Air Toxic Standards Essay

Submitted By yadao107
Words: 1585
Pages: 7

FINAL AMENDMENTS TO AIR TOXICS STANDARDS FOR PORTLAND CEMENT MANUFACTURING FACT SHEET December 20, 2012 – In response to a federal court decision, petitions for reconsideration and technical information received after final rules were issued in 2010, the U.S. Environmental Protection Agency (EPA) finalized amendments to the agency’s air toxics rules for Portland cement manufacturing. The amended rule will maintain dramatic reductions of mercury, acid gases, particulate matter and total hydrocarbons from existing cement kilns across the country, while ensuring that emissions from new kilns remain low. Today’s final amendments apply to two air emissions rules for the Portland cement industry: air toxics standards and new source performance standards. The final air toxics rule retains emission limits for mercury, acid gases and total hydrocarbons from the 2010 rules, along with retaining requirements that kilns continuously monitor compliance with limits for mercury, total hydrocarbons and particulate matter (PM). The air toxics rule also adjusts the way cement kilns continuously monitor PM emissions, and adjusts emissions limits for PM and organic air toxics. Existing kilns must comply with the standards by Sept. 9, 2015, and if needed, may request an additional year. EPA is making conforming changes to the PM limits in the New Source Performance Standards (NSPS) for new cement kilns. Today’s rule is expected to significantly reduce pollution from Portland cement manufacturing over 2010 levels when fully implemented, cutting emissions of mercury by 93 percent, hydrochloric acid by 96 percent, PM by 91 percent, and total hydrocarbons by 82 percent. The revised rule will maintain important health benefits associated with reducing mercury, acid gases and particulate matter while reducing the cost of compliance. EPA estimates that cement kilns will have to spend $52 million less to implement requirements in the revised rule than the 2010 rule. In developing the emissions limits for the air toxics rule, EPA excluded data from cement kilns that burn non-hazardous solid waste. Those kilns are subject to another rule, the emission standards for Commercial/Industrial Solid Waste Incinerators. Requirements in the final rules The final rules change the monitoring method that facilities use to demonstrate compliance with emissions limits for PM, and make change to the PM emission limits that are necessary as a result. o EPA made these changes based on new real-world technical information that indicated PM emissions could not be reliably measured using the monitoring requirements EPA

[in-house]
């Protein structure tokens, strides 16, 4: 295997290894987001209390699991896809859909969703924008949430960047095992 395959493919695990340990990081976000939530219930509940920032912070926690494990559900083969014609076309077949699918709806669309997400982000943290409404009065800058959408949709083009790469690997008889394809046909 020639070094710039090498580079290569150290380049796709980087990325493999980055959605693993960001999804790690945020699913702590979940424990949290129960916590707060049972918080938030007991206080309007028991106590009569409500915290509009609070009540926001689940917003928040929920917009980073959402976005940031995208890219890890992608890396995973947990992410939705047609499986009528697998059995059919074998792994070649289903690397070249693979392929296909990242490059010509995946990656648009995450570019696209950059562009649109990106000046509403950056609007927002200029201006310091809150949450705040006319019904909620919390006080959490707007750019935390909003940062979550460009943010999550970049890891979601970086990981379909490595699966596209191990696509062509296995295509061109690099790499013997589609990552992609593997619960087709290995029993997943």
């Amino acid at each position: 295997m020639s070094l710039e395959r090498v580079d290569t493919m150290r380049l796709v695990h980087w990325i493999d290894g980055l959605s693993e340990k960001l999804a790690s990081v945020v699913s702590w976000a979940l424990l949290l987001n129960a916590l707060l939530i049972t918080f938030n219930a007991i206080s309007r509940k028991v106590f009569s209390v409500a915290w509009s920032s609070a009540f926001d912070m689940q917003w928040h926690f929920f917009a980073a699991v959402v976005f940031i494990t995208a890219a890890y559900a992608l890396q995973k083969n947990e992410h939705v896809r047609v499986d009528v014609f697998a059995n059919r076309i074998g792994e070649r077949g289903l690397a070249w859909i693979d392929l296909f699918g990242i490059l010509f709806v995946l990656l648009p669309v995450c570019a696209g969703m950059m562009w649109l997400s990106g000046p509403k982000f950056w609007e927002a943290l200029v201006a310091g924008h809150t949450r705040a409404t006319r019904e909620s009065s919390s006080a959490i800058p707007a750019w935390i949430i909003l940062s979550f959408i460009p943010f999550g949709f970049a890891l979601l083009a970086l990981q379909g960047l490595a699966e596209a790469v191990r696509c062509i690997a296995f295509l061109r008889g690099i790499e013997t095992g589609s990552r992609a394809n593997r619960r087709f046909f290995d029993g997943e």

had required in the 2010 rule. o The revised monitoring method requires kilns to monitor continuously to demonstrate compliance with the PM limits. The amendments also: o Change the compliance date for existing kilns under the air toxics standards to Sept. 9, 2015. Facilities may request an additional year, if needed. EPA is changing the compliance date because the rule revisions make it necessary for the cement industry to reassess its emission control strategies. o Some facilities are expected to choose different emission controls to meet the revised requirements. o Allow better-performing kilns greater flexibility in meeting the daily operating limits that facilities use to demonstrate continuous compliance. This flexibility applies only to those facilities with PM or organic air toxic emissions that remain below 75 percent of the emission limits in the final rule. o Treat coal mills that use kiln exhaust as a part of the cement kiln. This means emissions from coal mills are included when determining if a kiln is meeting emission limits. o Revise the open clinker pile standards from the 2010 final rule by allowing facilities to choose from a list of work practices to control fugitive emissions. The work practices would apply to any open clinker piles, regardless of the quantity of clinker or the length of time that the clinker pile exists. Facilities